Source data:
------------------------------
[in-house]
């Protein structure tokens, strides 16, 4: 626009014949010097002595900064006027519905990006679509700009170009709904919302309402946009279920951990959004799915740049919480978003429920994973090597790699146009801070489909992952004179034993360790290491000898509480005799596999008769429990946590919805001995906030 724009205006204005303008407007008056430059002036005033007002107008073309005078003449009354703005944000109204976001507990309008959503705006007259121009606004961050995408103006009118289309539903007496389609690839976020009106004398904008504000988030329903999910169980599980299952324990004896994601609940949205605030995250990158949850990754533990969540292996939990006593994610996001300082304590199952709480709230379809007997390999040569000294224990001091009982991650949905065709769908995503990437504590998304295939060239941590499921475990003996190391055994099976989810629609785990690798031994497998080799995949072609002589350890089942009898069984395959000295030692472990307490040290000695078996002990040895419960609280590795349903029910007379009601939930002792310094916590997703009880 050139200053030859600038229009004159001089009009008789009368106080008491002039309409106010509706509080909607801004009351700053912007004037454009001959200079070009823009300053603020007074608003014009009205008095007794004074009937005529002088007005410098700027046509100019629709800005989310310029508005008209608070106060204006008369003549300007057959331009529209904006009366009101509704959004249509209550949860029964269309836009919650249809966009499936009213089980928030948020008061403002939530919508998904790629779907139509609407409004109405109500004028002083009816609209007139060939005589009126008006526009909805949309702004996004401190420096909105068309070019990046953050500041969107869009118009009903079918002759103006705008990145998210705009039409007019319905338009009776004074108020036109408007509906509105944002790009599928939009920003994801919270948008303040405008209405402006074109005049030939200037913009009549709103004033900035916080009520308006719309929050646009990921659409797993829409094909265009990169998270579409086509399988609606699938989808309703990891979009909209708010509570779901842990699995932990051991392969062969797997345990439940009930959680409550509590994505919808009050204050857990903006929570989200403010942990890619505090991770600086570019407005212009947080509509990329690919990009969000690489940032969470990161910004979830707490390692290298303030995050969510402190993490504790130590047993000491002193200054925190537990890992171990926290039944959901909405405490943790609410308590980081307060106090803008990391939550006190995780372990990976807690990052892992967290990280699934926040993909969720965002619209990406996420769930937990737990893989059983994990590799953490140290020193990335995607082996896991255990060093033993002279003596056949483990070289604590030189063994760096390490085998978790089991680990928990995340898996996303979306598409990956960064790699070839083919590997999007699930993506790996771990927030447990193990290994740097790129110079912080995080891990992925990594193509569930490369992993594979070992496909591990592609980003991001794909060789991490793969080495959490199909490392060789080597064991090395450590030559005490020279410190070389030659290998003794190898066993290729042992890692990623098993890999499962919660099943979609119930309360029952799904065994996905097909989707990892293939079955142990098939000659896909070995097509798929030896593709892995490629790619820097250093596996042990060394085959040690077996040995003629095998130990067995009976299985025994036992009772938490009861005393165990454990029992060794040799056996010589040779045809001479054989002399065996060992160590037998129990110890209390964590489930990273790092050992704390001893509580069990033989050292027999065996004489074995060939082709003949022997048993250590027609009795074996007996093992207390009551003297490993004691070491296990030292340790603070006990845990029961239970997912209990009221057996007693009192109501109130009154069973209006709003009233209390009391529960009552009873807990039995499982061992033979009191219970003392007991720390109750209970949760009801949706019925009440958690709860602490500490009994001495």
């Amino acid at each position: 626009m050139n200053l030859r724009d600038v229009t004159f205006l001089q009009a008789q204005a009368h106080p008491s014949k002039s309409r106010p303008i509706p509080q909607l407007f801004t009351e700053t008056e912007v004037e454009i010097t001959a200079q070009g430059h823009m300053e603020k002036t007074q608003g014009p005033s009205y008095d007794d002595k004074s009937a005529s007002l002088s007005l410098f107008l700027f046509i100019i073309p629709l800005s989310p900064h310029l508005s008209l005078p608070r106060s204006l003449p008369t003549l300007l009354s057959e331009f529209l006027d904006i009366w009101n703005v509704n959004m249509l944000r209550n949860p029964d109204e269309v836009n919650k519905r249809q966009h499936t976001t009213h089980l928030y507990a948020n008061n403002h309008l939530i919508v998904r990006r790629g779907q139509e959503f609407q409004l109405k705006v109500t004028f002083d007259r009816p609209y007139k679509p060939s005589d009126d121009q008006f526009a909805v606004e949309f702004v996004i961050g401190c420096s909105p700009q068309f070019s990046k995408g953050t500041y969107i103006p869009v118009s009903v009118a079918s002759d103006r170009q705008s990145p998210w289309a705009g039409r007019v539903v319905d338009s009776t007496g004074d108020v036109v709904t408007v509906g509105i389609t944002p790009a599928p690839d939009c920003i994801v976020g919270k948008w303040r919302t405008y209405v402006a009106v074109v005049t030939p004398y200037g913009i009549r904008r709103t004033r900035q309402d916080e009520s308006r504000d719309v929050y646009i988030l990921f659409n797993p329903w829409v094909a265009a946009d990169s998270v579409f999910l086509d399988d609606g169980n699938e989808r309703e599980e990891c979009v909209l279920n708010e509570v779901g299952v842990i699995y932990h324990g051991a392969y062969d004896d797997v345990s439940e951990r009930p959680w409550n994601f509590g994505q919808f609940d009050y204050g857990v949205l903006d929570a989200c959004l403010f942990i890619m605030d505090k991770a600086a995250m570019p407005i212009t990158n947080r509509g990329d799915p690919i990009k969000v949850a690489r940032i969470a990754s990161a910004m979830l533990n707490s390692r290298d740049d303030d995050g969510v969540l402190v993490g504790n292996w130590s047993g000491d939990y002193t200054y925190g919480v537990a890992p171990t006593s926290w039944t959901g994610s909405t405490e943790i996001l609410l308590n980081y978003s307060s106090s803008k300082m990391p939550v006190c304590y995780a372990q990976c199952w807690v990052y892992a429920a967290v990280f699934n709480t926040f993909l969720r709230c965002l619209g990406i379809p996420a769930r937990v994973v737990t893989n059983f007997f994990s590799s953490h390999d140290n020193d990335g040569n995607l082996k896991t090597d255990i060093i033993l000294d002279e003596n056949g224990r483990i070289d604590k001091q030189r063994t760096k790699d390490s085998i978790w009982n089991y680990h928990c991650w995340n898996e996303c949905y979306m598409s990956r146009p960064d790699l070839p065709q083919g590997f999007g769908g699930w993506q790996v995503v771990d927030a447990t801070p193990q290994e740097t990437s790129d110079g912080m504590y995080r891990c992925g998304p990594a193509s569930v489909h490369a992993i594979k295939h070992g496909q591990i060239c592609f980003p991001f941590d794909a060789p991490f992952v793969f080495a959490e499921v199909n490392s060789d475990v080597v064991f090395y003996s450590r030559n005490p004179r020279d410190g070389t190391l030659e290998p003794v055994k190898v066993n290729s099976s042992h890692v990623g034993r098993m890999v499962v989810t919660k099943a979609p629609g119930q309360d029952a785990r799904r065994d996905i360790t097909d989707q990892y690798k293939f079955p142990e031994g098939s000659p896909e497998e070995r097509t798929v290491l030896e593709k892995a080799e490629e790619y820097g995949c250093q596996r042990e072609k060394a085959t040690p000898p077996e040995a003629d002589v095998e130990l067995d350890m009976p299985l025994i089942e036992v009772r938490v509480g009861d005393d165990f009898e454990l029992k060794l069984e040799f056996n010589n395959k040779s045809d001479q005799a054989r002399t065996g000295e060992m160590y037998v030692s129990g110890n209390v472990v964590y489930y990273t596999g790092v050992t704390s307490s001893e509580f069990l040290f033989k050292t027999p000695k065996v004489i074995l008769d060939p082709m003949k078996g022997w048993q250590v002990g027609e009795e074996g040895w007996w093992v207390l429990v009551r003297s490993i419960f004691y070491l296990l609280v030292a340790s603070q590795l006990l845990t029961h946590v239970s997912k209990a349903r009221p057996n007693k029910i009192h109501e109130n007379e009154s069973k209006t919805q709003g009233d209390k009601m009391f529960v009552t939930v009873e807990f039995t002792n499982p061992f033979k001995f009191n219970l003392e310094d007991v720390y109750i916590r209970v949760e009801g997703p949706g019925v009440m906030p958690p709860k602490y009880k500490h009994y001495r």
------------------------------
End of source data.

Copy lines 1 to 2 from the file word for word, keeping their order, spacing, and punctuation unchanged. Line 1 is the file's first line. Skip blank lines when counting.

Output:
[in-house]
């Protein structure tokens, strides 16, 4: 626009014949010097002595900064006027519905990006679509700009170009709904919302309402946009279920951990959004799915740049919480978003429920994973090597790699146009801070489909992952004179034993360790290491000898509480005799596999008769429990946590919805001995906030 724009205006204005303008407007008056430059002036005033007002107008073309005078003449009354703005944000109204976001507990309008959503705006007259121009606004961050995408103006009118289309539903007496389609690839976020009106004398904008504000988030329903999910169980599980299952324990004896994601609940949205605030995250990158949850990754533990969540292996939990006593994610996001300082304590199952709480709230379809007997390999040569000294224990001091009982991650949905065709769908995503990437504590998304295939060239941590499921475990003996190391055994099976989810629609785990690798031994497998080799995949072609002589350890089942009898069984395959000295030692472990307490040290000695078996002990040895419960609280590795349903029910007379009601939930002792310094916590997703009880 050139200053030859600038229009004159001089009009008789009368106080008491002039309409106010509706509080909607801004009351700053912007004037454009001959200079070009823009300053603020007074608003014009009205008095007794004074009937005529002088007005410098700027046509100019629709800005989310310029508005008209608070106060204006008369003549300007057959331009529209904006009366009101509704959004249509209550949860029964269309836009919650249809966009499936009213089980928030948020008061403002939530919508998904790629779907139509609407409004109405109500004028002083009816609209007139060939005589009126008006526009909805949309702004996004401190420096909105068309070019990046953050500041969107869009118009009903079918002759103006705008990145998210705009039409007019319905338009009776004074108020036109408007509906509105944002790009599928939009920003994801919270948008303040405008209405402006074109005049030939200037913009009549709103004033900035916080009520308006719309929050646009990921659409797993829409094909265009990169998270579409086509399988609606699938989808309703990891979009909209708010509570779901842990699995932990051991392969062969797997345990439940009930959680409550509590994505919808009050204050857990903006929570989200403010942990890619505090991770600086570019407005212009947080509509990329690919990009969000690489940032969470990161910004979830707490390692290298303030995050969510402190993490504790130590047993000491002193200054925190537990890992171990926290039944959901909405405490943790609410308590980081307060106090803008990391939550006190995780372990990976807690990052892992967290990280699934926040993909969720965002619209990406996420769930937990737990893989059983994990590799953490140290020193990335995607082996896991255990060093033993002279003596056949483990070289604590030189063994760096390490085998978790089991680990928990995340898996996303979306598409990956960064790699070839083919590997999007699930993506790996771990927030447990193990290994740097790129110079912080995080891990992925990594193509569930490369992993594979070992496909591990592609980003991001794909060789991490793969080495959490199909490392060789080597064991090395450590030559005490020279410190070389030659290998003794190898066993290729042992890692990623098993890999499962919660099943979609119930309360029952799904065994996905097909989707990892293939079955142990098939000659896909070995097509798929030896593709892995490629790619820097250093596996042990060394085959040690077996040995003629095998130990067995009976299985025994036992009772938490009861005393165990454990029992060794040799056996010589040779045809001479054989002399065996060992160590037998129990110890209390964590489930990273790092050992704390001893509580069990033989050292027999065996004489074995060939082709003949022997048993250590027609009795074996007996093992207390009551003297490993004691070491296990030292340790603070006990845990029961239970997912209990009221057996007693009192109501109130009154069973209006709003009233209390009391529960009552009873807990039995499982061992033979009191219970003392007991720390109750209970949760009801949706019925009440958690709860602490500490009994001495």